Objective: We retrospectively analyzed the significance of persistent ANCA positivity after clinical remission in 53 consecutive patients with histologically and/or angiographically proven polyarteritis nodosa (PAN), or Churg-Strauss syndrome (CSS) followed between 1981 and 1993.
Methods: ANCA were detected using an immunofluorescence assay and ELISA: Each patient met the American College of Rheumatology 1990 criteria for PAN or CSS. Clinical and biological evaluations were always essential factors in the decision to intensify therapy.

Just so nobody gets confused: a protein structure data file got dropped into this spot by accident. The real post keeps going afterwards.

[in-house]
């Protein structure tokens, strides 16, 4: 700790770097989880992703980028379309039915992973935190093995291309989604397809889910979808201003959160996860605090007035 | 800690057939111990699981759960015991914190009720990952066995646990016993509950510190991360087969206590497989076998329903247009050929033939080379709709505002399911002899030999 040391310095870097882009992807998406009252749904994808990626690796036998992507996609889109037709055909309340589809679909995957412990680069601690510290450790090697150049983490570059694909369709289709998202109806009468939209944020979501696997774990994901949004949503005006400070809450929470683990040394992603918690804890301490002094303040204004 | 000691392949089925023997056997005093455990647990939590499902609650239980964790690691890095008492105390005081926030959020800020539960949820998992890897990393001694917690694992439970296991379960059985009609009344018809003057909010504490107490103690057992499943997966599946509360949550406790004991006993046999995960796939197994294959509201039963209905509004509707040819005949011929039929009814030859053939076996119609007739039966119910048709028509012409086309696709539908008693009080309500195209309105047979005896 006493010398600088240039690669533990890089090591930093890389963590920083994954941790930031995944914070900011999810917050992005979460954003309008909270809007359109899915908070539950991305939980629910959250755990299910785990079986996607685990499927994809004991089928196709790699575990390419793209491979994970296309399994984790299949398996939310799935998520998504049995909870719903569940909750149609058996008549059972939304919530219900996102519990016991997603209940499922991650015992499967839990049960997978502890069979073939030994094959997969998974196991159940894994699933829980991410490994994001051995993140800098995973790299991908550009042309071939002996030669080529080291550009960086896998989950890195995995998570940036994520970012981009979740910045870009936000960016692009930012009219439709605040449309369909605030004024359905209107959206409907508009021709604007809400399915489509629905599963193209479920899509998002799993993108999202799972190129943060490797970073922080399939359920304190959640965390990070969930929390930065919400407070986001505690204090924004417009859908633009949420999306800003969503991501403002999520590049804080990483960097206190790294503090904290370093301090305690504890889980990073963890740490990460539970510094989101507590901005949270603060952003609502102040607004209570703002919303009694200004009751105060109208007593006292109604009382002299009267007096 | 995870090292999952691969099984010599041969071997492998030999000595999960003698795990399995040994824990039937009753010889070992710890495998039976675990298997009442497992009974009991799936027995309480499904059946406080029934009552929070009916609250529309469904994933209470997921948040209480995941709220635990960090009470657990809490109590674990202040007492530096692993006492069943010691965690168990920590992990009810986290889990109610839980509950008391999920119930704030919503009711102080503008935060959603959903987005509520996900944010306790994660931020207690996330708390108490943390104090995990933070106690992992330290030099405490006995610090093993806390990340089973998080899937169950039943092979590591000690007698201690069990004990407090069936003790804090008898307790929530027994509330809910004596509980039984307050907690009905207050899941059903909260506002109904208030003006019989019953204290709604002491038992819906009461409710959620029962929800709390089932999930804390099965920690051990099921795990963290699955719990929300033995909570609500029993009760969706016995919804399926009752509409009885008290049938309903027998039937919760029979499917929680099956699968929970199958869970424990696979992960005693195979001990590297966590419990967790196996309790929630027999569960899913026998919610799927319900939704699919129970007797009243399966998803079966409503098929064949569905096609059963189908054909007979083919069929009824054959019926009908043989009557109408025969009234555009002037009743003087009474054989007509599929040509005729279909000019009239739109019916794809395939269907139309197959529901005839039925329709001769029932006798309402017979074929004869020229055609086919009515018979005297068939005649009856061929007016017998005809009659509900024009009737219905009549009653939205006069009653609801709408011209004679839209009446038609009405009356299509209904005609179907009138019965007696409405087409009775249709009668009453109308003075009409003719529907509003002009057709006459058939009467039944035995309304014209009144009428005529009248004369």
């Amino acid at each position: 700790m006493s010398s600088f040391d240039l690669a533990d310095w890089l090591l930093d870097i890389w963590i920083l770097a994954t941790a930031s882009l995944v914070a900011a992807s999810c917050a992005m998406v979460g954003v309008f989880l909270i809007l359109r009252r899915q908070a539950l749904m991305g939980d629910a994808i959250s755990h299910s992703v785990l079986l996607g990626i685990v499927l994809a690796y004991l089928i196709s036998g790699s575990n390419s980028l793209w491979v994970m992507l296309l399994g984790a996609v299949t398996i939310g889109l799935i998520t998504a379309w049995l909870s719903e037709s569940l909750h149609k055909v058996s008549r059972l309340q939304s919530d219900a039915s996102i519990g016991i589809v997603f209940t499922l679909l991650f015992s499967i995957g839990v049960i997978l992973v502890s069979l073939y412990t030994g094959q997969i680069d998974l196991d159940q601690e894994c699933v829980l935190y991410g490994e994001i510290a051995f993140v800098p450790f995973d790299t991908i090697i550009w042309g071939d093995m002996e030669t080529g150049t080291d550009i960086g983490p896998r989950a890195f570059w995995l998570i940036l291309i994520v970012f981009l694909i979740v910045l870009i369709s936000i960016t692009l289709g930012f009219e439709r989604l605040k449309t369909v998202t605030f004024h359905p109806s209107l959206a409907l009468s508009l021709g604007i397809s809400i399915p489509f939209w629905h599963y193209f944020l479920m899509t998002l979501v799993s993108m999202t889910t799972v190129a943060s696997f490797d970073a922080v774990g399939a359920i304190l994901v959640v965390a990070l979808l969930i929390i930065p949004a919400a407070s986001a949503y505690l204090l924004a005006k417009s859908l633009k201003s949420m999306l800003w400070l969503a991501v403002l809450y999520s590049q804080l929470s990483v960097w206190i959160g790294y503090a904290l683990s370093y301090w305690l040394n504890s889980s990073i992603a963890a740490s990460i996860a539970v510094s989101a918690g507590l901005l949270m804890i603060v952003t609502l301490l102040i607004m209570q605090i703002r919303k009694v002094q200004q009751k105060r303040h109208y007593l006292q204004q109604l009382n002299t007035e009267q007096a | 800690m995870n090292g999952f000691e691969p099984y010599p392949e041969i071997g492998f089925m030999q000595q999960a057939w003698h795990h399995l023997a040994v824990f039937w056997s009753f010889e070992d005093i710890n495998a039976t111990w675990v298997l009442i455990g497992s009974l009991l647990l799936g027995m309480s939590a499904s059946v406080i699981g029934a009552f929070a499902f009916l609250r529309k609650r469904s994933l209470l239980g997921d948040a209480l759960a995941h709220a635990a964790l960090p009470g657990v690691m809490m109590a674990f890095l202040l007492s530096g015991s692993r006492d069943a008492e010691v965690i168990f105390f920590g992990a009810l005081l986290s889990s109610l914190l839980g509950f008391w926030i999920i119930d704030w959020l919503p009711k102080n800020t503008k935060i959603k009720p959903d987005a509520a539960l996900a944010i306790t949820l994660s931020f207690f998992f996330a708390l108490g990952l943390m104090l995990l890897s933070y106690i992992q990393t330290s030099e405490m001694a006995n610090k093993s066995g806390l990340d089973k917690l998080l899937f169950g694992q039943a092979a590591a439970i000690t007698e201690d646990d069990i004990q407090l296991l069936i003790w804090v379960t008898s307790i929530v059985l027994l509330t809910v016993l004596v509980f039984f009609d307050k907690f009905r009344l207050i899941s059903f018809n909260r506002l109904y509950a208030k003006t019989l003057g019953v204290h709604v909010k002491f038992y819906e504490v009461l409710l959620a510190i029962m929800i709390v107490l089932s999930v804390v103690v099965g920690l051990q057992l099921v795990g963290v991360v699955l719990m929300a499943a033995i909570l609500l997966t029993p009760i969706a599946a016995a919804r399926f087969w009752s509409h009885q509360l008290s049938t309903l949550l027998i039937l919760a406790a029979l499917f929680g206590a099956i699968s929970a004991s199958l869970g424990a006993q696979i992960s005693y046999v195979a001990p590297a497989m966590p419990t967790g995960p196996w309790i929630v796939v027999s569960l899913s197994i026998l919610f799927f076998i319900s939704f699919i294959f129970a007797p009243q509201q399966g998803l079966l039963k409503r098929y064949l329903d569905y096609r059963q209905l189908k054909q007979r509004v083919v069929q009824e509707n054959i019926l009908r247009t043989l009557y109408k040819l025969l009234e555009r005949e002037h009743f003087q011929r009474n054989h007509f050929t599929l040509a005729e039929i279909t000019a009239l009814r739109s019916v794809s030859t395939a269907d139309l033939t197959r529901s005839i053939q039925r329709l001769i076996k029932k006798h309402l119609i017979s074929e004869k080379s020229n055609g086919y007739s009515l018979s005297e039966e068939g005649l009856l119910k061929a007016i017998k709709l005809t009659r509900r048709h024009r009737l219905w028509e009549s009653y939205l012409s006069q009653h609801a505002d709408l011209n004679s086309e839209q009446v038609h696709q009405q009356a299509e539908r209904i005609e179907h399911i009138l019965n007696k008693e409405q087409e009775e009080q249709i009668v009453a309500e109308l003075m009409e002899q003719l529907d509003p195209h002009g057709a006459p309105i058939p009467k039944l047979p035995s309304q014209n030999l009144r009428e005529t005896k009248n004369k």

Results: ANCA were initially present in 15 patients (28.3%): 3/26 (11.5%) with HBV-related PAN, 6/18 (33.3%) with PAN of unknown etiology and 6/9 (66.7%) with CSS. Five patients remained ANCA-positive after clinical remission: 3 with PAN (one of them relapsed) and 2 with CSS who both relapsed. Among the 12 patients who died during follow-up, only 1 (8.3%) was initially ANCA-positive. Fifteen of the 41 survivors (29.2%) were ANCA-positive.
Conclusion: Persistence of ANCA positivity in PAN and CSS may be a marker of an underlying disease process, but does not adequately reflect disease activity and, thus, in no case should be the only indication for therapeutic intensification.